Kevin Yoder

If a blue wave sweeps across America and ousts Republicans from control of the U.S. House, Democrats probably must first win the 3rd Congressional District that sits mostly in Johnson and Wyandotte Counties.

In the six-way Democratic primary, one question stands out: Who can beat a possibly vulnerable U.S. Rep. Kevin Yoder in November?

“Any Republican in a district that Hillary Clinton won in this environment needs to be watching their back,” said University of Kansas political science professor Patrick Miller.

Six Democrats are lining up for a chance to unseat Republican Rep. Kevin Yoder in the November general election. While the primary isn't until next month, the 3rd District race in Kansas has already attracted outside money, brought in national political figures and cost one state senator her leadership position.

U.S. President Donald Trump tweeted his endorsement of Yoder Wednesday night.

The punishment was swift for a Republican state senator who crossed party lines to endorse a Democrat trying to unseat Congressman Kevin Yoder.

Sen. Barbara Bollier, a moderate from Mission Hills, Wednesday morning threw her support behind educator Tom Niermann, one of six Democrats running in the August primary.

Brendan Smialowski / AFP/Getty Images

The reaction to U.S. President Donald Trump's Helsinki summit with Russian President Vladimir Putin from both Republicans and Democrats has been largely, although not exclusively, negative. The same goes for Kansas members of and candidates for Congress. Here's what some of them are saying:

This story has been updated. An earlier version listed incorrect fundraising totals for two candidates.

Republican U.S. Rep. Kevin Yoder’s most recent campaign finance report shows him far ahead of challengers in raising funds to hold the seat representing Johnson and Wyandotte counties.

In the race to replace Republican U.S. Rep. Lynn Jenkins in a district covering Topeka, Lawrence and much of the rest of eastern Kansas, the lone Democrat enjoys a money advantage over Republicans who first must elbow past each other.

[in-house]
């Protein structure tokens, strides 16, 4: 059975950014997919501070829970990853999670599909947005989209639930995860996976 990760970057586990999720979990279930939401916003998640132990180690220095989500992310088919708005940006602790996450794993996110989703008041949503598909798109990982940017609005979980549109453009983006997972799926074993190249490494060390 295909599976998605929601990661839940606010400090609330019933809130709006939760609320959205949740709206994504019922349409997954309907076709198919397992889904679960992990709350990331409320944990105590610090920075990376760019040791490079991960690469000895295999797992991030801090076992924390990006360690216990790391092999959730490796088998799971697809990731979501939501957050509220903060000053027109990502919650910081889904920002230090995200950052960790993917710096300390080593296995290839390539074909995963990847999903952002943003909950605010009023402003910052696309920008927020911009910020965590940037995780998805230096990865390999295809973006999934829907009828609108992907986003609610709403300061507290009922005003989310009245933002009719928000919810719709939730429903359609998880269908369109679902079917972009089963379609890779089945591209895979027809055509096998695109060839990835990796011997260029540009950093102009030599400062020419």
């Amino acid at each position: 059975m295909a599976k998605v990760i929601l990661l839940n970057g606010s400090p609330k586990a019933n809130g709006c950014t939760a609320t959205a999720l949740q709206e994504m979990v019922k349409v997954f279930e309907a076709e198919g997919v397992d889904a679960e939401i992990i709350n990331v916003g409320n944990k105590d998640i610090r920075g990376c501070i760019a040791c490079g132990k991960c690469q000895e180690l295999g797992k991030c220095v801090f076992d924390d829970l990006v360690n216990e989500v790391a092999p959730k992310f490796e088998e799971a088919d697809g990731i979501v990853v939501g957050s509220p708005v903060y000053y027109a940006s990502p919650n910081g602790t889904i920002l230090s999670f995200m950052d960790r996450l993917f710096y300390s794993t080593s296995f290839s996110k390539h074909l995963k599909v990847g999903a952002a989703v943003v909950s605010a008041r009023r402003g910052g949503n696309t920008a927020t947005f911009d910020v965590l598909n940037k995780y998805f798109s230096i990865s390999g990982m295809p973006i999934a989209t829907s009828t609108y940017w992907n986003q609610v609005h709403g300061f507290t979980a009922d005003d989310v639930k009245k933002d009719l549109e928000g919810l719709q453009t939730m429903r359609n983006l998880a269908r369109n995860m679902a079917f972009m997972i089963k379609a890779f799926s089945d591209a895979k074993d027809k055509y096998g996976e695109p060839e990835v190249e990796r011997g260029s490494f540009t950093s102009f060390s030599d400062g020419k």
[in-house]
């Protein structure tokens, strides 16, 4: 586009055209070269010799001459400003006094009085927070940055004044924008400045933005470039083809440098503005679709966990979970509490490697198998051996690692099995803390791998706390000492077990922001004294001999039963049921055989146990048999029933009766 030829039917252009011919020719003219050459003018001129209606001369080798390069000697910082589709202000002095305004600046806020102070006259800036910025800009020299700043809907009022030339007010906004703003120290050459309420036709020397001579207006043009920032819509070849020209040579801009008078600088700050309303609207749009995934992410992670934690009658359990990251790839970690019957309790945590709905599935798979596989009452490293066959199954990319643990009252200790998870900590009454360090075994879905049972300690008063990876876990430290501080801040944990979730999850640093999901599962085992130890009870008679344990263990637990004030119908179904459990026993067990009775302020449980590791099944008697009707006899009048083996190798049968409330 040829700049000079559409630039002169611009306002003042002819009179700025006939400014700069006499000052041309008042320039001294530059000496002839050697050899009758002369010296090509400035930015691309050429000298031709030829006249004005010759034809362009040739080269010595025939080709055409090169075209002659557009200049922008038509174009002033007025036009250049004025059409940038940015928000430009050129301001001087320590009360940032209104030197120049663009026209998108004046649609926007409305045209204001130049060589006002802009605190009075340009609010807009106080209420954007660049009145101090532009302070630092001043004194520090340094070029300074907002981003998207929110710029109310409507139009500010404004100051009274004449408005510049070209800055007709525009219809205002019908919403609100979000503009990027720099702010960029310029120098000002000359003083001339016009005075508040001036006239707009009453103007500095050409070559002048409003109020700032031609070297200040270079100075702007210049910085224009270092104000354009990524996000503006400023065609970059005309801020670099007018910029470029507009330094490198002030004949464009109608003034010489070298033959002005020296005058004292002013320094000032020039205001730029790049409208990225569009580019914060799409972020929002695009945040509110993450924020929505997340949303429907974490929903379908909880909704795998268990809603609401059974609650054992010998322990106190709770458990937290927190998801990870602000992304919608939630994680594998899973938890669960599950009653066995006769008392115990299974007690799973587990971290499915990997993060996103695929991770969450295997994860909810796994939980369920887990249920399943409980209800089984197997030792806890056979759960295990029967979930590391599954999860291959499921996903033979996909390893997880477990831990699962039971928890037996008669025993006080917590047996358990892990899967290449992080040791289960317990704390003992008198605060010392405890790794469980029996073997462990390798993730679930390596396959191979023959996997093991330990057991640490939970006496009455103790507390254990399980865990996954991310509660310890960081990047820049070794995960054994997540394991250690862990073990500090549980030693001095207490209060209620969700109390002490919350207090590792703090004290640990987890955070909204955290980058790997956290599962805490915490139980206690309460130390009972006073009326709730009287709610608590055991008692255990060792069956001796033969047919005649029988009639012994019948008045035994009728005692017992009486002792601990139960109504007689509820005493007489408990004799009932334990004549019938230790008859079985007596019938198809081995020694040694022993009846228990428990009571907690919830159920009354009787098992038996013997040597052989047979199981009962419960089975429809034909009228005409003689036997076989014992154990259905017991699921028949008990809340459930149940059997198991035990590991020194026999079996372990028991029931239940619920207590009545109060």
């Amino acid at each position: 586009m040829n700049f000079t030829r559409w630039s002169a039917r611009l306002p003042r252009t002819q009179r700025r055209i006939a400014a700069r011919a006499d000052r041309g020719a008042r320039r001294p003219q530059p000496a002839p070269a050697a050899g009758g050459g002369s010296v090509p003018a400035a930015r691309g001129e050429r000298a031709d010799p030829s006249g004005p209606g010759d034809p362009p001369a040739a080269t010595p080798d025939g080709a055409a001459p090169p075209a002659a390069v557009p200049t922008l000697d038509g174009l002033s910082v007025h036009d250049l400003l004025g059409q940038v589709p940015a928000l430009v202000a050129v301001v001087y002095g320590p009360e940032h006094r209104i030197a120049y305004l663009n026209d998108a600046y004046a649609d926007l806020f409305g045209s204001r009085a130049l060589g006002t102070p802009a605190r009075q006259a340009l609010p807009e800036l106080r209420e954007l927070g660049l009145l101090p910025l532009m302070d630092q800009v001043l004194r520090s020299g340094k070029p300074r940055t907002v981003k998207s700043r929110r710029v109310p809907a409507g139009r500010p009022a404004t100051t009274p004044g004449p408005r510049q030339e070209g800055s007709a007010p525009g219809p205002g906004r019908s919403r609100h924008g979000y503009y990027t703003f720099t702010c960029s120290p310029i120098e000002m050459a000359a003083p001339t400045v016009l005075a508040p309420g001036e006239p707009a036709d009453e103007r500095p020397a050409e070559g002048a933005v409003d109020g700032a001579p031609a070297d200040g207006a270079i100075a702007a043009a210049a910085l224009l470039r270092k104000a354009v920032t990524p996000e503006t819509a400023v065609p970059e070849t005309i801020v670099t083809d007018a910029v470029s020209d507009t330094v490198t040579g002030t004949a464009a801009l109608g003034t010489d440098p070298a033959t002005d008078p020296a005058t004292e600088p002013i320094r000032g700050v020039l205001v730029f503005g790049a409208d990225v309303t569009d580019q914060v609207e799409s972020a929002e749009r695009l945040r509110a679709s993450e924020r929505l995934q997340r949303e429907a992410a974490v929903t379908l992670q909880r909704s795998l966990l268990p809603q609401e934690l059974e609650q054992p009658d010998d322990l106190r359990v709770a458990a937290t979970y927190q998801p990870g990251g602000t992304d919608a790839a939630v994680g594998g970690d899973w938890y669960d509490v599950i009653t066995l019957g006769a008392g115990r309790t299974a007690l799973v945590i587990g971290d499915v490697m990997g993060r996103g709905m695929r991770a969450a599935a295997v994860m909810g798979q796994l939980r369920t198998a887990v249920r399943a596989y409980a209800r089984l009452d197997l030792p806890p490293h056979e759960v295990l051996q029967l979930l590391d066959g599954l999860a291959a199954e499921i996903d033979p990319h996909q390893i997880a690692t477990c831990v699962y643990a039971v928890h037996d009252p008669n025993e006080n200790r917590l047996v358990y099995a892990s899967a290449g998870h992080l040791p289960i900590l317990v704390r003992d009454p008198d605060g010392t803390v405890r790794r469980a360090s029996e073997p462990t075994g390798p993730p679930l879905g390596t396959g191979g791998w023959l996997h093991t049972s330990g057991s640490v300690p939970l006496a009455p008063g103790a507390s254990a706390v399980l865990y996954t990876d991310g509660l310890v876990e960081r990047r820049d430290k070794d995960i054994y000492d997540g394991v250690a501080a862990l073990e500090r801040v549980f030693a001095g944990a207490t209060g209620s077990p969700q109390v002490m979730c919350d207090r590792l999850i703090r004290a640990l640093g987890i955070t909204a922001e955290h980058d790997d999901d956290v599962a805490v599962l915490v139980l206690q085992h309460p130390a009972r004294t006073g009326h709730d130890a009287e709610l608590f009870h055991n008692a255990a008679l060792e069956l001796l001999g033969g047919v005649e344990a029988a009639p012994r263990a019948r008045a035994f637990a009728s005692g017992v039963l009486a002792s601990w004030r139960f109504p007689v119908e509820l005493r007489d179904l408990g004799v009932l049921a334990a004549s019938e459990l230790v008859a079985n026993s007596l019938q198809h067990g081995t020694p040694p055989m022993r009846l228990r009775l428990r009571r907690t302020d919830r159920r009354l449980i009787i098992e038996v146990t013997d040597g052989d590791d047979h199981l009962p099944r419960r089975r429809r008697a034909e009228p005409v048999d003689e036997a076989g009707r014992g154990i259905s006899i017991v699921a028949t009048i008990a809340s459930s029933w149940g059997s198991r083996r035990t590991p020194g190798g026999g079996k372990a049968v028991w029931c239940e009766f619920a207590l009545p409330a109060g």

Vice President Mike Pence came to Kansas City Wednesday, where he touted Republicans running for office on both sides of the state line and tried to ease concerns about the Trump administration’s expanding trade war.

Stephen Koranda / Kansas News Service/File Photo

The Trump administration’s policy of separating parents and children who cross the border without legal permission has become a divisive issue across the United States and in Congress.

The policy spurred U.S. Rep. Kevin Yoder, R-Kansas, to demand Monday that Attorney General Jeff Sessions "take immediate action to end the practice" that's divided nearly 2,000 families since April. There's also a Senate bill, known as the Keep Families Together Act, that would ban the separation tactic and has only Democratic backing.

U.S. Rep. Kevin Yoder, R-Kansas, joined a growing bipartisan group of lawmakers calling on the Trump administration to discontinue its practice of splitting up families who cross the U.S.-Mexico border illegally.

On Monday, Yoder sent a letter to U.S. Attorney General Jeff Sessions asking for an immediate end to the policy.

Johnson County leaders have sent a letter to U.S. Rep. Kevin Yoder, R-Kansas, demanding he act to prevent families seeking asylum from being separated at the border.

About 50 Republican and Democratic state lawmakers as well as city and county officials signed the letter to Yoder, who is the chairman of the Homeland Security Appropriations subcommittee.

The letter says the Department of Homeland Security is harming children by taking them from their parents.

Frank Morris / KCUR and NPR

One year ago Thursday, the national news media turned its attention to Olathe, Kansas, where Adam Purinton allegedly screamed racist taunts before shooting two Indian tech workers and another man who tried to defend them at Austin’s Bar and Grill.

One of the Indian men was killed, and the United States Department of Justice labeled it a hate crime.

The shooting sparked a discussion about xenophobia in the age of Trump, but it also drew attention to what some consider a broken visa system for high-tech workers.

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